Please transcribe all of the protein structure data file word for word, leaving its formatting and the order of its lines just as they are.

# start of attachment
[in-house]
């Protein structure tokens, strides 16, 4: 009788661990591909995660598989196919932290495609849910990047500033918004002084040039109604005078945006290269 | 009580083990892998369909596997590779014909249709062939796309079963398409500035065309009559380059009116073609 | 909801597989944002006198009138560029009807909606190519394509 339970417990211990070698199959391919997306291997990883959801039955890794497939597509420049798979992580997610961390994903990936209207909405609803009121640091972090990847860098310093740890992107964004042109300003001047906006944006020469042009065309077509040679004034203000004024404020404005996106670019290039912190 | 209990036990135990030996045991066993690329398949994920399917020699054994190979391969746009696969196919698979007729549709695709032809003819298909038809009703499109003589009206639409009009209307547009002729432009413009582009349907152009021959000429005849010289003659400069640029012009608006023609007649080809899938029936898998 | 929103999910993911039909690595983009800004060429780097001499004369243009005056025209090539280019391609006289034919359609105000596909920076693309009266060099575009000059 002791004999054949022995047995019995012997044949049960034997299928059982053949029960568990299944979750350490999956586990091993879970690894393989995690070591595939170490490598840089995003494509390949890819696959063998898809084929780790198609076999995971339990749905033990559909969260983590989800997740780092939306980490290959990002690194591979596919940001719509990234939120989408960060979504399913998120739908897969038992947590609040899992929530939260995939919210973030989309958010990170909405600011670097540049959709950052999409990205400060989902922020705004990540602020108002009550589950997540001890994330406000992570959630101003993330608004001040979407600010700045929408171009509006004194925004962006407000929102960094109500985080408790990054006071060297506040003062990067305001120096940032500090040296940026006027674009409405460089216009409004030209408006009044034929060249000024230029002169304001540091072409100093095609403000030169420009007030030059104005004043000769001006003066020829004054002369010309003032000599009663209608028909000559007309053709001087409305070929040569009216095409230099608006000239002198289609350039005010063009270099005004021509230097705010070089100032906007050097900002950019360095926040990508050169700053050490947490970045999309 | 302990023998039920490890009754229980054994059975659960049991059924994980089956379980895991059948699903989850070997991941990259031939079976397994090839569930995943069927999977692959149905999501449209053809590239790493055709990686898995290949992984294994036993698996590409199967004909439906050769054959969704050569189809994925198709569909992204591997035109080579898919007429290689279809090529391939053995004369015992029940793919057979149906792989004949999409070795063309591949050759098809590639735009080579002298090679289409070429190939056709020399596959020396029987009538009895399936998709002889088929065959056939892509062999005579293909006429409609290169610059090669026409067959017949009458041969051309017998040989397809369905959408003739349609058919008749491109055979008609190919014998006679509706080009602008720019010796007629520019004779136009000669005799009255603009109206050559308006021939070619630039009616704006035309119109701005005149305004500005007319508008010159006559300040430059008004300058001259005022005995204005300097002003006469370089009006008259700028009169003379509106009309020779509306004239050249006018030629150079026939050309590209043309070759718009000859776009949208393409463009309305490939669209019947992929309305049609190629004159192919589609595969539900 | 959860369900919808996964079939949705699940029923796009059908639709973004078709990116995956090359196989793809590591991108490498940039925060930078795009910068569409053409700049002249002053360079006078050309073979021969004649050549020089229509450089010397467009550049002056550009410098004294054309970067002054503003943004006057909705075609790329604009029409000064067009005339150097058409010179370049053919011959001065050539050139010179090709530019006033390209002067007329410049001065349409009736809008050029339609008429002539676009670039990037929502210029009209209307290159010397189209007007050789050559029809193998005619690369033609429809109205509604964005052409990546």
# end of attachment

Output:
[in-house]
């Protein structure tokens, strides 16, 4: 009788661990591909995660598989196919932290495609849910990047500033918004002084040039109604005078945006290269 | 009580083990892998369909596997590779014909249709062939796309079963398409500035065309009559380059009116073609 | 909801597989944002006198009138560029009807909606190519394509 339970417990211990070698199959391919997306291997990883959801039955890794497939597509420049798979992580997610961390994903990936209207909405609803009121640091972090990847860098310093740890992107964004042109300003001047906006944006020469042009065309077509040679004034203000004024404020404005996106670019290039912190 | 209990036990135990030996045991066993690329398949994920399917020699054994190979391969746009696969196919698979007729549709695709032809003819298909038809009703499109003589009206639409009009209307547009002729432009413009582009349907152009021959000429005849010289003659400069640029012009608006023609007649080809899938029936898998 | 929103999910993911039909690595983009800004060429780097001499004369243009005056025209090539280019391609006289034919359609105000596909920076693309009266060099575009000059 002791004999054949022995047995019995012997044949049960034997299928059982053949029960568990299944979750350490999956586990091993879970690894393989995690070591595939170490490598840089995003494509390949890819696959063998898809084929780790198609076999995971339990749905033990559909969260983590989800997740780092939306980490290959990002690194591979596919940001719509990234939120989408960060979504399913998120739908897969038992947590609040899992929530939260995939919210973030989309958010990170909405600011670097540049959709950052999409990205400060989902922020705004990540602020108002009550589950997540001890994330406000992570959630101003993330608004001040979407600010700045929408171009509006004194925004962006407000929102960094109500985080408790990054006071060297506040003062990067305001120096940032500090040296940026006027674009409405460089216009409004030209408006009044034929060249000024230029002169304001540091072409100093095609403000030169420009007030030059104005004043000769001006003066020829004054002369010309003032000599009663209608028909000559007309053709001087409305070929040569009216095409230099608006000239002198289609350039005010063009270099005004021509230097705010070089100032906007050097900002950019360095926040990508050169700053050490947490970045999309 | 302990023998039920490890009754229980054994059975659960049991059924994980089956379980895991059948699903989850070997991941990259031939079976397994090839569930995943069927999977692959149905999501449209053809590239790493055709990686898995290949992984294994036993698996590409199967004909439906050769054959969704050569189809994925198709569909992204591997035109080579898919007429290689279809090529391939053995004369015992029940793919057979149906792989004949999409070795063309591949050759098809590639735009080579002298090679289409070429190939056709020399596959020396029987009538009895399936998709002889088929065959056939892509062999005579293909006429409609290169610059090669026409067959017949009458041969051309017998040989397809369905959408003739349609058919008749491109055979008609190919014998006679509706080009602008720019010796007629520019004779136009000669005799009255603009109206050559308006021939070619630039009616704006035309119109701005005149305004500005007319508008010159006559300040430059008004300058001259005022005995204005300097002003006469370089009006008259700028009169003379509106009309020779509306004239050249006018030629150079026939050309590209043309070759718009000859776009949208393409463009309305490939669209019947992929309305049609190629004159192919589609595969539900 | 959860369900919808996964079939949705699940029923796009059908639709973004078709990116995956090359196989793809590591991108490498940039925060930078795009910068569409053409700049002249002053360079006078050309073979021969004649050549020089229509450089010397467009550049002056550009410098004294054309970067002054503003943004006057909705075609790329604009029409000064067009005339150097058409010179370049053919011959001065050539050139010179090709530019006033390209002067007329410049001065349409009736809008050029339609008429002539676009670039990037929502210029009209209307290159010397189209007007050789050559029809193998005619690369033609429809109205509604964005052409990546």